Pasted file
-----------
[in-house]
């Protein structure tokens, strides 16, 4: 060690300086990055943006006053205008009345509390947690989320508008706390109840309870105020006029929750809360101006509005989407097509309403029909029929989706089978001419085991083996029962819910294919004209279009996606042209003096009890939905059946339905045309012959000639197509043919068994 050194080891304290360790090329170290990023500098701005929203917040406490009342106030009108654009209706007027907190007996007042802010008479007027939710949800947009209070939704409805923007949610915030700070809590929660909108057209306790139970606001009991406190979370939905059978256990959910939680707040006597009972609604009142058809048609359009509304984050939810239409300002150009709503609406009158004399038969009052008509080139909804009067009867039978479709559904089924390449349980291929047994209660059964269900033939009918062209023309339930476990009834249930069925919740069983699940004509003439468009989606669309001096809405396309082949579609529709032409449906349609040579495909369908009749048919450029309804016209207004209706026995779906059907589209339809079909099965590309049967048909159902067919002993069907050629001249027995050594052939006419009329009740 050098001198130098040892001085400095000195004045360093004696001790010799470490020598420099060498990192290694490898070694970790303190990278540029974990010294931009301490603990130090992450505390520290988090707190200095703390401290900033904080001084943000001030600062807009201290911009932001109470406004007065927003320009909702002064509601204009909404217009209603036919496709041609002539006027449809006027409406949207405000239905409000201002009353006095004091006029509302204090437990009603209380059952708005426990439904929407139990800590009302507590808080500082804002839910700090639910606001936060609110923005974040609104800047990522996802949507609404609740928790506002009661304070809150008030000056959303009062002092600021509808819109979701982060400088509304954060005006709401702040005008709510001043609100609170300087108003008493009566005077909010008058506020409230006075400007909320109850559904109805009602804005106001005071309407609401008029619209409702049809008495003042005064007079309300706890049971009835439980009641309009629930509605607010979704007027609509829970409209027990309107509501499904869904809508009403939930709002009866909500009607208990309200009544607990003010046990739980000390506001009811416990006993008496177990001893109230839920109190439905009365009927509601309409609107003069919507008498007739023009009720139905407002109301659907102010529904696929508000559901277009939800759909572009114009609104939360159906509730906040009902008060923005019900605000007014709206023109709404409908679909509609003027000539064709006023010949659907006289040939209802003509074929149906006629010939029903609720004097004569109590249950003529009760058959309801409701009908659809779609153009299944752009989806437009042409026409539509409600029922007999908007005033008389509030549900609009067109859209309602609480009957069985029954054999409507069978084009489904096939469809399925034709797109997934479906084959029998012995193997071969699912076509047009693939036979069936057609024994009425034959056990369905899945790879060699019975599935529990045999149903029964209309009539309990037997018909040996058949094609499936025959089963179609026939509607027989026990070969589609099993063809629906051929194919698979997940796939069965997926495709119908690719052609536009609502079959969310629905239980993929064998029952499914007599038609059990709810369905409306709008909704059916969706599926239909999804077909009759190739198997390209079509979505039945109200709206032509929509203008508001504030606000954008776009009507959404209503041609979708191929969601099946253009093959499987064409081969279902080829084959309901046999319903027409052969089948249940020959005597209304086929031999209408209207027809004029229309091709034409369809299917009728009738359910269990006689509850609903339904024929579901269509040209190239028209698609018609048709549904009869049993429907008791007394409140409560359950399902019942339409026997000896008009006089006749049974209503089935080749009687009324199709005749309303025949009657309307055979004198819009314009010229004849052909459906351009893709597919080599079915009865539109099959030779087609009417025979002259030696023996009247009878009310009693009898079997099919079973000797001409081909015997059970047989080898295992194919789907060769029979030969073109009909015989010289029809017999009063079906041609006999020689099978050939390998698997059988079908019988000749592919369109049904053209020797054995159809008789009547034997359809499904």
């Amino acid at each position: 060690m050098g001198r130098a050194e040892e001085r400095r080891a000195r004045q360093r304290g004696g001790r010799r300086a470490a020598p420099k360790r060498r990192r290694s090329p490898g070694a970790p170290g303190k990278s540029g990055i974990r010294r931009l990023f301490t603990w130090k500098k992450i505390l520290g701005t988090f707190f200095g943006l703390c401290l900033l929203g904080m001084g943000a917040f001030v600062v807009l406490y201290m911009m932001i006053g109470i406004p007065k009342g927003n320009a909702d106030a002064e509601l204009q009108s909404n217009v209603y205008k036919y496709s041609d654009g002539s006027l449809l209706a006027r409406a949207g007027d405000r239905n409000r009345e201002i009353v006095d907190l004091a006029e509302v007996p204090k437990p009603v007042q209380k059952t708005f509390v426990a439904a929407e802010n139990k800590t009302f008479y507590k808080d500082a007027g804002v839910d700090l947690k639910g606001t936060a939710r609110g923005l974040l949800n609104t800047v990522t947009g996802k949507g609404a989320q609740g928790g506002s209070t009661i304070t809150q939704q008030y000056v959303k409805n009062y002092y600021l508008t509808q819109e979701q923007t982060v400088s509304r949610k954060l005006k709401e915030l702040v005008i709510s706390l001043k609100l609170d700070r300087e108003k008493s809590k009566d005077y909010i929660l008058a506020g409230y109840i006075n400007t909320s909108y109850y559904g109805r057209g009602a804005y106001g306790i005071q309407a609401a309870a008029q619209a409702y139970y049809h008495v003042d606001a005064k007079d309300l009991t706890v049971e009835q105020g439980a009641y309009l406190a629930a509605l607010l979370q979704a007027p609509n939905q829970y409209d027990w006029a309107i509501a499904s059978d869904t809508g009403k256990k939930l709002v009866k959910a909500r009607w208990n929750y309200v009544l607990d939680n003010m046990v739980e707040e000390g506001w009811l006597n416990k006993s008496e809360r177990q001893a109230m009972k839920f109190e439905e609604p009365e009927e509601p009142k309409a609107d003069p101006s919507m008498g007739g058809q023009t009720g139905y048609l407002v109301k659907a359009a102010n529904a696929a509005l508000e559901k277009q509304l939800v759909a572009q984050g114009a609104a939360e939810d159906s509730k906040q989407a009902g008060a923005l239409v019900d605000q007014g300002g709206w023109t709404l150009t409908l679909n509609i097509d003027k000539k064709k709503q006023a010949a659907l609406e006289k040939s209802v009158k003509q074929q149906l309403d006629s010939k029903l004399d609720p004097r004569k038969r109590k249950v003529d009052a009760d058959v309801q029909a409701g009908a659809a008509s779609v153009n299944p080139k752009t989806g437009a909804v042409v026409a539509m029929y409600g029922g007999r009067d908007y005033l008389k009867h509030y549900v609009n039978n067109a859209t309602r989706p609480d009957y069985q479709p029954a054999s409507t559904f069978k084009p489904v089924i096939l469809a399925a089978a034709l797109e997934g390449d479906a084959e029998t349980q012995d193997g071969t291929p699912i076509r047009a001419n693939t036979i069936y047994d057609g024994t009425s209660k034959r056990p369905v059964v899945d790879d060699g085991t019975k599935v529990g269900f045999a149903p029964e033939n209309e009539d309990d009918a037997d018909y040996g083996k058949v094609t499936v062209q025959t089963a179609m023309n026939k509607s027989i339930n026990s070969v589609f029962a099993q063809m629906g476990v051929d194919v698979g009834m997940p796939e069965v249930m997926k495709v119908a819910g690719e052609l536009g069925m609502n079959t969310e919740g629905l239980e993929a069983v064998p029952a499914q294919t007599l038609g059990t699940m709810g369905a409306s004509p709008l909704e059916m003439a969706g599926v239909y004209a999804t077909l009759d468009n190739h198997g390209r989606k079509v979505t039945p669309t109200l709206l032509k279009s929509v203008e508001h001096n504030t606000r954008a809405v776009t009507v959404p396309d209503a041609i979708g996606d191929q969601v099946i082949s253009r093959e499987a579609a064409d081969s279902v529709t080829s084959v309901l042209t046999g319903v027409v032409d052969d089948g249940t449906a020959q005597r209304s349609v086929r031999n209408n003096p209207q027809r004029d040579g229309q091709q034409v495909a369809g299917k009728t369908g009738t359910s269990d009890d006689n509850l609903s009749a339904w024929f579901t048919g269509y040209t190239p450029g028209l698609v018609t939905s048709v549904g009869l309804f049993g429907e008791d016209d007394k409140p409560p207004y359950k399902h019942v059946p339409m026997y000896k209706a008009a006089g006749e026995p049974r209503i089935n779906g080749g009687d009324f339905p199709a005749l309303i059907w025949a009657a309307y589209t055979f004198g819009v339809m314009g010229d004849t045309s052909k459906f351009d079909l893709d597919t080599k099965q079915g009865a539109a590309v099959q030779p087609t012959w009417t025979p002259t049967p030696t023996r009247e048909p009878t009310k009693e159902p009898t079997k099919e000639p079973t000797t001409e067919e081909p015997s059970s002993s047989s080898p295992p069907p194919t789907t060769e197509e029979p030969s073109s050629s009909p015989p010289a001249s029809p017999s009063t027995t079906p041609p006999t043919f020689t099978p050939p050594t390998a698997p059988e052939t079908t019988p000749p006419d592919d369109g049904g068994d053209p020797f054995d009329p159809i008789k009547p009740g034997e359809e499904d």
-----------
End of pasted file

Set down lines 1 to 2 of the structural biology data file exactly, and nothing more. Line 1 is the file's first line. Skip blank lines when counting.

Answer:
[in-house]
């Protein structure tokens, strides 16, 4: 060690300086990055943006006053205008009345509390947690989320508008706390109840309870105020006029929750809360101006509005989407097509309403029909029929989706089978001419085991083996029962819910294919004209279009996606042209003096009890939905059946339905045309012959000639197509043919068994 050194080891304290360790090329170290990023500098701005929203917040406490009342106030009108654009209706007027907190007996007042802010008479007027939710949800947009209070939704409805923007949610915030700070809590929660909108057209306790139970606001009991406190979370939905059978256990959910939680707040006597009972609604009142058809048609359009509304984050939810239409300002150009709503609406009158004399038969009052008509080139909804009067009867039978479709559904089924390449349980291929047994209660059964269900033939009918062209023309339930476990009834249930069925919740069983699940004509003439468009989606669309001096809405396309082949579609529709032409449906349609040579495909369908009749048919450029309804016209207004209706026995779906059907589209339809079909099965590309049967048909159902067919002993069907050629001249027995050594052939006419009329009740 050098001198130098040892001085400095000195004045360093004696001790010799470490020598420099060498990192290694490898070694970790303190990278540029974990010294931009301490603990130090992450505390520290988090707190200095703390401290900033904080001084943000001030600062807009201290911009932001109470406004007065927003320009909702002064509601204009909404217009209603036919496709041609002539006027449809006027409406949207405000239905409000201002009353006095004091006029509302204090437990009603209380059952708005426990439904929407139990800590009302507590808080500082804002839910700090639910606001936060609110923005974040609104800047990522996802949507609404609740928790506002009661304070809150008030000056959303009062002092600021509808819109979701982060400088509304954060005006709401702040005008709510001043609100609170300087108003008493009566005077909010008058506020409230006075400007909320109850559904109805009602804005106001005071309407609401008029619209409702049809008495003042005064007079309300706890049971009835439980009641309009629930509605607010979704007027609509829970409209027990309107509501499904869904809508009403939930709002009866909500009607208990309200009544607990003010046990739980000390506001009811416990006993008496177990001893109230839920109190439905009365009927509601309409609107003069919507008498007739023009009720139905407002109301659907102010529904696929508000559901277009939800759909572009114009609104939360159906509730906040009902008060923005019900605000007014709206023109709404409908679909509609003027000539064709006023010949659907006289040939209802003509074929149906006629010939029903609720004097004569109590249950003529009760058959309801409701009908659809779609153009299944752009989806437009042409026409539509409600029922007999908007005033008389509030549900609009067109859209309602609480009957069985029954054999409507069978084009489904096939469809399925034709797109997934479906084959029998012995193997071969699912076509047009693939036979069936057609024994009425034959056990369905899945790879060699019975599935529990045999149903029964209309009539309990037997018909040996058949094609499936025959089963179609026939509607027989026990070969589609099993063809629906051929194919698979997940796939069965997926495709119908690719052609536009609502079959969310629905239980993929064998029952499914007599038609059990709810369905409306709008909704059916969706599926239909999804077909009759190739198997390209079509979505039945109200709206032509929509203008508001504030606000954008776009009507959404209503041609979708191929969601099946253009093959499987064409081969279902080829084959309901046999319903027409052969089948249940020959005597209304086929031999209408209207027809004029229309091709034409369809299917009728009738359910269990006689509850609903339904024929579901269509040209190239028209698609018609048709549904009869049993429907008791007394409140409560359950399902019942339409026997000896008009006089006749049974209503089935080749009687009324199709005749309303025949009657309307055979004198819009314009010229004849052909459906351009893709597919080599079915009865539109099959030779087609009417025979002259030696023996009247009878009310009693009898079997099919079973000797001409081909015997059970047989080898295992194919789907060769029979030969073109009909015989010289029809017999009063079906041609006999020689099978050939390998698997059988079908019988000749592919369109049904053209020797054995159809008789009547034997359809499904």